• Video player: MPC-HC (mediaplayer classic home cinema) + FFDShow-tryout. In case you’re wondering, yes, this is better than VLC which I have used for many years. There’s lengthy discussion as to why MPC-HC is the best, however most forums just mention that the best video player is MPC with FFDshow. The problem is that MPC and FFDshow are dead projects and haven’t been maintained for years. I feel that people who don’t explicitly state that you have to use MPC-HC (branch of MPC) and FFDshow-tryout (branch of ffdshow) are contributing to the problem of people using crappy players. Get qtlite if you need quicktime video support. (all free)
  • Audio Player: Foobar2000. This is not debateable. Especially with the foo_w7shell plugin which integrates it nicely with Win7. Along with a clean OS installation, I’ve begun the massive task of properly organizing and tagging all my music using the extremely useful tagging tool: Musicbrainz Picard. With foobar2000, all this organizing pays off. (free)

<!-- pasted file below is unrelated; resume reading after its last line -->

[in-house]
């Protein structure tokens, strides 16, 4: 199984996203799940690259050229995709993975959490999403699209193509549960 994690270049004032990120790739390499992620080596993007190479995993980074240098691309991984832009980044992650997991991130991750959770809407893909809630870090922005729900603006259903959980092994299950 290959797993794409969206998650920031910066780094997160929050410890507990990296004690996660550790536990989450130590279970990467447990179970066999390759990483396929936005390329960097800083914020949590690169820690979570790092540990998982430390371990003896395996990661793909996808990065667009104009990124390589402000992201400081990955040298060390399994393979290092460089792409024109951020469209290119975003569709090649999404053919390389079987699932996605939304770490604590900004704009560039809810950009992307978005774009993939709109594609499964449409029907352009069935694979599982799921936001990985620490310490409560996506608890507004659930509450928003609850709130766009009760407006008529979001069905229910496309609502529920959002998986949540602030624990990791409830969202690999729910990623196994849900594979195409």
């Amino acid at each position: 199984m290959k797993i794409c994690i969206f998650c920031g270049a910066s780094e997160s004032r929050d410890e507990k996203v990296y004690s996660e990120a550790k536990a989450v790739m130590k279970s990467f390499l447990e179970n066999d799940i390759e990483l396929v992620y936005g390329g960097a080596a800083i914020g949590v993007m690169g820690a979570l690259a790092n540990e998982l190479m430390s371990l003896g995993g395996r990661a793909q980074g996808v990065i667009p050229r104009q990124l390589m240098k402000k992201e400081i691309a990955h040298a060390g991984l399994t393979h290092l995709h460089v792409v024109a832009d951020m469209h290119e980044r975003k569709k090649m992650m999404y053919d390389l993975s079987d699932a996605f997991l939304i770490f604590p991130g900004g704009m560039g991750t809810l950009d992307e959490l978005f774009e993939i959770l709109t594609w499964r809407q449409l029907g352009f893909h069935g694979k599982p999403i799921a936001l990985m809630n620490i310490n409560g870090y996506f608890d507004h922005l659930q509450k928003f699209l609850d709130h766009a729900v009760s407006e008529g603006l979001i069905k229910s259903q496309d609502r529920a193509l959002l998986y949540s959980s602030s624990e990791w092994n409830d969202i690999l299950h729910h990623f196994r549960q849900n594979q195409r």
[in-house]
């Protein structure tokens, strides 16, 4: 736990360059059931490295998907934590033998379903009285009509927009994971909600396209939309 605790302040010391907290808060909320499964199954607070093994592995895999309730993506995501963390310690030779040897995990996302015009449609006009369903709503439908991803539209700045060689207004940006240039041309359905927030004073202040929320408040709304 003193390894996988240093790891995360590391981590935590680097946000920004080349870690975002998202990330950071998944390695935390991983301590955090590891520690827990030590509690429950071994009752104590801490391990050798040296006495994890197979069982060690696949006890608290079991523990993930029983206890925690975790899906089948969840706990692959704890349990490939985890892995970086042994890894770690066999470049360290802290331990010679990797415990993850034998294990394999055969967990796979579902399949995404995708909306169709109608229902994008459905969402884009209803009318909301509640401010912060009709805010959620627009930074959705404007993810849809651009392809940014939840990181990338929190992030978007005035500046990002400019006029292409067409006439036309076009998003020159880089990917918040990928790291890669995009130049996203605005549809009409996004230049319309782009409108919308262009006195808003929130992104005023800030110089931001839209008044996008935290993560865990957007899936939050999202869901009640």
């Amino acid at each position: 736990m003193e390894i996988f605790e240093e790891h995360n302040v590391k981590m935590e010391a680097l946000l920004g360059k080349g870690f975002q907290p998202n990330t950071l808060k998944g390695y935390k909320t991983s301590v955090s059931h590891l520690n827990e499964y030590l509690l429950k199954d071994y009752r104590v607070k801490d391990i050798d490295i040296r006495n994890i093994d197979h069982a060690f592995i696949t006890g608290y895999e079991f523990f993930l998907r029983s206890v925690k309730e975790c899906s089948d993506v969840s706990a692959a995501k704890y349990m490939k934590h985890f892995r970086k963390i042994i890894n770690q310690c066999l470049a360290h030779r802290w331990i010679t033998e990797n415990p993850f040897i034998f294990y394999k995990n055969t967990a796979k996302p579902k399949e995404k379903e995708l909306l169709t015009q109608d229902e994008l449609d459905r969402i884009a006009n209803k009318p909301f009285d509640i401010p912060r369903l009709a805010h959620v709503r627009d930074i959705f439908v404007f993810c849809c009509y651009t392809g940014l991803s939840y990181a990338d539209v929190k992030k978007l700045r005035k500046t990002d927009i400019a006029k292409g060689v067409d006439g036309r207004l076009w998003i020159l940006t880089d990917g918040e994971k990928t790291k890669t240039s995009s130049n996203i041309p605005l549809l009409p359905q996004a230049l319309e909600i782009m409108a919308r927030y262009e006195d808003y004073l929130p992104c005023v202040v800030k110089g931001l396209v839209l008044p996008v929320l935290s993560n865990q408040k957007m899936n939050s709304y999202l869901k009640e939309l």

• Web browser: Mozilla Firefox. I’m sure many will disagree that Firefox is the best browser, but that’s not what I am saying. Firefox + firefox plugins simply provides an unrivaled browser combination. Chrome may be better than vanilla firefox, but firefox with the following plugins installed simply make it the best: Weave (online password/bookmark/settings synchronization), NoScript, PasswordMaker and Tree-style tab(!). If you can live without these plugins, then you might as well rather use Chrome which is snappier and more stable.(free)
  • E-mail reader: None. I haven’t found an email client that doesn’t suck. Just use the gmail web interface.